You can’t always avoid the anger. There will be times where it comes out of you and you just have to deal with it. In that instance, you cannot let it control you, and you cannot try to marginalize it. Instead, focus on what is causing you that anger. Is it really a big deal and worth being angry about? Are you really angry about that trigger or is it just that you miss your cigarettes?Control Your Anger
Asking yourself these questions may help you to see how illogical and pointless your anger is. If you can dispel it, you will be able to conquer it better every time it comes up.
You can also try to think of your anger as a temporary problem. You know that emotional state will pass. So instead of venting your anger or saying something out of turn, try to keep quiet and to yourself until the feeling has passed. You are going to want a cigarette when that anger appears, to help calm you down, but you need to fight that feeling as much as you can.
One of the best ways to do that is to keep people around you who will be able to support you and who can sympathize with what you are going through. These can be family members, friends or just people who provide quit smoking help to those who need it. Make sure you have their phone numbers available on your phone and that you try to spend as much time with them as possible.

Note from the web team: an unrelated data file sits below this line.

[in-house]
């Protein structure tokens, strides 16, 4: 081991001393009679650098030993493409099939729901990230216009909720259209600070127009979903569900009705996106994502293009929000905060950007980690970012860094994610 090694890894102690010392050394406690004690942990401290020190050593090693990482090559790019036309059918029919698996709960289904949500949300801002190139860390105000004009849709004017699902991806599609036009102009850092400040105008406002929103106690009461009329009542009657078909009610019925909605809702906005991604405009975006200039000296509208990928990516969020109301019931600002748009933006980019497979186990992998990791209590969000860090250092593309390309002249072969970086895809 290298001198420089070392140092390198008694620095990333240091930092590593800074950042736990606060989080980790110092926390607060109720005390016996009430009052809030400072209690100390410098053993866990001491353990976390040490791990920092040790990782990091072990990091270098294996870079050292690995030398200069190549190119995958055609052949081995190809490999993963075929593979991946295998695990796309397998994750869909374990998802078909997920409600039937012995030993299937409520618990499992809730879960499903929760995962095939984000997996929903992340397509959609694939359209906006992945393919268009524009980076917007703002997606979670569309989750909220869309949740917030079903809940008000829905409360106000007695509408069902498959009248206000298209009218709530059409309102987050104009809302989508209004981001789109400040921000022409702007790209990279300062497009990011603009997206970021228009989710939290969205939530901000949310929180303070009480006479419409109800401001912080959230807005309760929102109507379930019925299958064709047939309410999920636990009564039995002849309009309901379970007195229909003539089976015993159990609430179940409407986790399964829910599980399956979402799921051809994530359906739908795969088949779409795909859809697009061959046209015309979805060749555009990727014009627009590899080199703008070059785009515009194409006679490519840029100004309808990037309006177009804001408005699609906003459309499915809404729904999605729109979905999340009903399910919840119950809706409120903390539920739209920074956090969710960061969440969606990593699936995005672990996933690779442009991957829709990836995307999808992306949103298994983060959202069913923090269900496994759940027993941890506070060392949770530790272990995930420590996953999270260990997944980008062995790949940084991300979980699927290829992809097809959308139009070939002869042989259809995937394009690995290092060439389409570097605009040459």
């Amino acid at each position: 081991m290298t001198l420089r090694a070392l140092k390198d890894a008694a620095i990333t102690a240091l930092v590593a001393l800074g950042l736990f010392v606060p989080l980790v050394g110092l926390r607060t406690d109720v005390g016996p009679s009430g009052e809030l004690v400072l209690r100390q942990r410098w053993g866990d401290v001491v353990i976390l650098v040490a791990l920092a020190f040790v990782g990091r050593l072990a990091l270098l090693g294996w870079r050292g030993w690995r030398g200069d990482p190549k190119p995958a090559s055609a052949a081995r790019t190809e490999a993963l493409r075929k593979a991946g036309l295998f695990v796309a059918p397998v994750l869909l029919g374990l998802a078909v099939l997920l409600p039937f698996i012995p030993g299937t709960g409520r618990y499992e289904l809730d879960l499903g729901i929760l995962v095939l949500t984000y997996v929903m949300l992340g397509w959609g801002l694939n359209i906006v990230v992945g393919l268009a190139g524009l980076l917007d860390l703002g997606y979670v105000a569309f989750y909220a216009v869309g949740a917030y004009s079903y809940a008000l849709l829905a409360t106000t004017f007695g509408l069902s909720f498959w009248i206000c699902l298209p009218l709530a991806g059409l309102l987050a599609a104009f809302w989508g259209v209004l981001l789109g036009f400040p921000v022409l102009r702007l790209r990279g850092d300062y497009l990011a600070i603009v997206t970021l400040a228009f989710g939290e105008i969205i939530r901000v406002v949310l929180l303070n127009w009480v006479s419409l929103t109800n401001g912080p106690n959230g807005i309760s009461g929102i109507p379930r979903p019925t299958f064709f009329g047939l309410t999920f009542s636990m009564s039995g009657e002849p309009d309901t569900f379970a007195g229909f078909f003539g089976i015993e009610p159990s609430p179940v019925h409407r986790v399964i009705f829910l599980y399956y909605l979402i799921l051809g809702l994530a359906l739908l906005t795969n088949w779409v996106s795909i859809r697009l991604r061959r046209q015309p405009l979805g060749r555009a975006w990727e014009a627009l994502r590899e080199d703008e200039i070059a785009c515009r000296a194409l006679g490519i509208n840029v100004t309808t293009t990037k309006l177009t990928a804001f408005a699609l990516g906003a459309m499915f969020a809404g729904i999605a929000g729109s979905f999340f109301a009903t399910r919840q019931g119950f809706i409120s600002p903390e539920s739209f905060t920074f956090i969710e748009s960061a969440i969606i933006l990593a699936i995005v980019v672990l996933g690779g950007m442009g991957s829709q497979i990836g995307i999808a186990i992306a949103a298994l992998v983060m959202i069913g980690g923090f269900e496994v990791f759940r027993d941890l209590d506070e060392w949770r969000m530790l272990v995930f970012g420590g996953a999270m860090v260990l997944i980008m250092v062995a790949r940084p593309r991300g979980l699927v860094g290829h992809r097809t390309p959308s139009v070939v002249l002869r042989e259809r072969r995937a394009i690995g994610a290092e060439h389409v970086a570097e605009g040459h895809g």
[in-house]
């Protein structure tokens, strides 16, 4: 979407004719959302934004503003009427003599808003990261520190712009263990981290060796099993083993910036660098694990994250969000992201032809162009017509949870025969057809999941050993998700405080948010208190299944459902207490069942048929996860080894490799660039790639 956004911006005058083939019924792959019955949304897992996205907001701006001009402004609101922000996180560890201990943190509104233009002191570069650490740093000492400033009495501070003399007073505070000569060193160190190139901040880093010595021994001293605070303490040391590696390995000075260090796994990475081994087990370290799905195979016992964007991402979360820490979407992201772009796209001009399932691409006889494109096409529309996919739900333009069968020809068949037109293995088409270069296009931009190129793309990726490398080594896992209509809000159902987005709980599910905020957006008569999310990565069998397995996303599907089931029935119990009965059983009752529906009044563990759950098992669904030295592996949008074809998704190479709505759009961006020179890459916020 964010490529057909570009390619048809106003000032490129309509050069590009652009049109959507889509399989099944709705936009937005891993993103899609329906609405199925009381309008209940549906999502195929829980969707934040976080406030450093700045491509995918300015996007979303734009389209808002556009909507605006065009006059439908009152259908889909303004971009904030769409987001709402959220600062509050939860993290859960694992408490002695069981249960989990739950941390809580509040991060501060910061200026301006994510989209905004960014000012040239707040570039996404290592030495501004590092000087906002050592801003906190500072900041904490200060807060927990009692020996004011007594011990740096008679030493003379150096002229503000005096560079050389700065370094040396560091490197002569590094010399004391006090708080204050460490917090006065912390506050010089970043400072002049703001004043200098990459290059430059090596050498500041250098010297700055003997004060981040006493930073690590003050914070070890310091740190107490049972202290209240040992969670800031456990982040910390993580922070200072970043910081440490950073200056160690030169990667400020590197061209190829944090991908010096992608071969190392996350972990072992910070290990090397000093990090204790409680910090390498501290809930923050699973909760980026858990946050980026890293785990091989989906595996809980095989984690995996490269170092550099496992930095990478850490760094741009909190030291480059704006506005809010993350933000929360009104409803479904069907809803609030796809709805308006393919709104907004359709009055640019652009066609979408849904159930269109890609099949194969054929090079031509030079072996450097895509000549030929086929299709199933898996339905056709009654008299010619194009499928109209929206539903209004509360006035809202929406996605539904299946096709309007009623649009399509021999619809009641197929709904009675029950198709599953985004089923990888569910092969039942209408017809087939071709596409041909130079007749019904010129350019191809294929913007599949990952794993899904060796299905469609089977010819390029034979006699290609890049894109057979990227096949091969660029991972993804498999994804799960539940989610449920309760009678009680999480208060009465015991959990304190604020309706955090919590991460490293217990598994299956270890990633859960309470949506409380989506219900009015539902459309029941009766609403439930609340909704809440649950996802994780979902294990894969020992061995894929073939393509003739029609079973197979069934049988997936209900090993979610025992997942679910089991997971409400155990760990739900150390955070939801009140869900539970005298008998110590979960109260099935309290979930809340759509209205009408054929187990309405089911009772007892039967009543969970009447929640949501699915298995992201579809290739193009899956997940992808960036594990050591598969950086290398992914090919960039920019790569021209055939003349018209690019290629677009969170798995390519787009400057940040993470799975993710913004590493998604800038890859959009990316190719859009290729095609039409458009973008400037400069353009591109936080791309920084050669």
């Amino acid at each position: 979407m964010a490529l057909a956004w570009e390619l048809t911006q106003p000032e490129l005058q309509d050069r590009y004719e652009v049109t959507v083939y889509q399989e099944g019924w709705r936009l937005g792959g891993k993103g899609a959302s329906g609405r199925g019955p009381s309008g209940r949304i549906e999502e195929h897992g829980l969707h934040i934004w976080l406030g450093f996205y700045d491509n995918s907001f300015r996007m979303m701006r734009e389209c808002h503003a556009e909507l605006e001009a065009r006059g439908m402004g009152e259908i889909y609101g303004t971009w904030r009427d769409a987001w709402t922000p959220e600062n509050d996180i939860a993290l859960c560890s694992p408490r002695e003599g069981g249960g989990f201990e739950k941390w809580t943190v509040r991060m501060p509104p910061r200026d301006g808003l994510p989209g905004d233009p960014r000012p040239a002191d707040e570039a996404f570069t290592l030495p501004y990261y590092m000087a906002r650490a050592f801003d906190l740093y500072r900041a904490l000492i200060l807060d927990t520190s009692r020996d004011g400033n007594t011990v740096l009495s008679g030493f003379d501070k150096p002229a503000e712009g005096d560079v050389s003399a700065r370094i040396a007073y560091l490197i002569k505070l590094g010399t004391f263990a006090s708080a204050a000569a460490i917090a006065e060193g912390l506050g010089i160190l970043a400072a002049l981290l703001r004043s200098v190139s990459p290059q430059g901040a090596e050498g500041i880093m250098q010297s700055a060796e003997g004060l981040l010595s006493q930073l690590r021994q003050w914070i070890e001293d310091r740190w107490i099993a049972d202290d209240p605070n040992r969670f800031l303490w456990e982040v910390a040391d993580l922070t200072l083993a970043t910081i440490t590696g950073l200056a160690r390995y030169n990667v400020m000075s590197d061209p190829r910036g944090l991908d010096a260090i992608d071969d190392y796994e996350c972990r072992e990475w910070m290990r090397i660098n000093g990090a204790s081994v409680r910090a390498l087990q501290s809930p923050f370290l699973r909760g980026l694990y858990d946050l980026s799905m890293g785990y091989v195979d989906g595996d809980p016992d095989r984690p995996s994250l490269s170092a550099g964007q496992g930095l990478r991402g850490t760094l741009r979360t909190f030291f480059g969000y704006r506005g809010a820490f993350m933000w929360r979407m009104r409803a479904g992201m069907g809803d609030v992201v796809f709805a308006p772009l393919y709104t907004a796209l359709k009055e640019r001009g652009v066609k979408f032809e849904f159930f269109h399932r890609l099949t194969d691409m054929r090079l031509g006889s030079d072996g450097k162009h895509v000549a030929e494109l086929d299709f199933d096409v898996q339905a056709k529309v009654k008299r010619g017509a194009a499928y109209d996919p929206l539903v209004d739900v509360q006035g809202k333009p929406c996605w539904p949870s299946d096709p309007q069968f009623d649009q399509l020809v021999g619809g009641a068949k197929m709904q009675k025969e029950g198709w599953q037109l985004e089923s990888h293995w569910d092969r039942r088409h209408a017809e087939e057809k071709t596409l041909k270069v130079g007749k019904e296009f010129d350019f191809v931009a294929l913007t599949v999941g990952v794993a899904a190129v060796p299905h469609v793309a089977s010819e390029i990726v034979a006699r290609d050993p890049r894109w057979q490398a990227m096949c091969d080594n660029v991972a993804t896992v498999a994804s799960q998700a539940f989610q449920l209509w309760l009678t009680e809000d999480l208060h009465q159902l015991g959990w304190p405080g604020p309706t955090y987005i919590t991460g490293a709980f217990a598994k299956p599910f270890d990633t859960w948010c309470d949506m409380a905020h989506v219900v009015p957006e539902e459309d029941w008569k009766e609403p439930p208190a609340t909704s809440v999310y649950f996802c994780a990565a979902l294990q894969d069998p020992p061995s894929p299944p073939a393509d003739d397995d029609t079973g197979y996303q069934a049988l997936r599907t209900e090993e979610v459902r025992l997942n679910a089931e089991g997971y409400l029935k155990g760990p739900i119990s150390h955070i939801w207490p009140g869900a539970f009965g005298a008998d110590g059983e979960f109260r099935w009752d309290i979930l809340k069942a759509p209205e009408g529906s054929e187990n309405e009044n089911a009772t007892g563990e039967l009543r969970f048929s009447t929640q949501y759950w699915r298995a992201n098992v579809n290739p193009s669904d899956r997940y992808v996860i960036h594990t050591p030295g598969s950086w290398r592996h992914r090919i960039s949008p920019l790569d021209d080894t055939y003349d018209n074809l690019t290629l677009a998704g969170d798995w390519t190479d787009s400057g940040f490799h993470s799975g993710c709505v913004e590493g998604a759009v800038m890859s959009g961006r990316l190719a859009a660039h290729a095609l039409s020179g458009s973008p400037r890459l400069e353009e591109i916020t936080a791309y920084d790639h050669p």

Keep in mind that these feelings of anger and irritability will be strongest within the first two weeks of withdrawal. If you can push past that time period, then you will start to have an easier time of it. Just keep telling yourself that you don’t have to fight much longer, and you will be able to achieve your goal of quitting smoking. But you are not going to be able to do that if you don’t have a plan and you don’t have a support system in place. Before you quit, make a strategy for yourself and ensure you stick to it.
Grieving and Withdrawal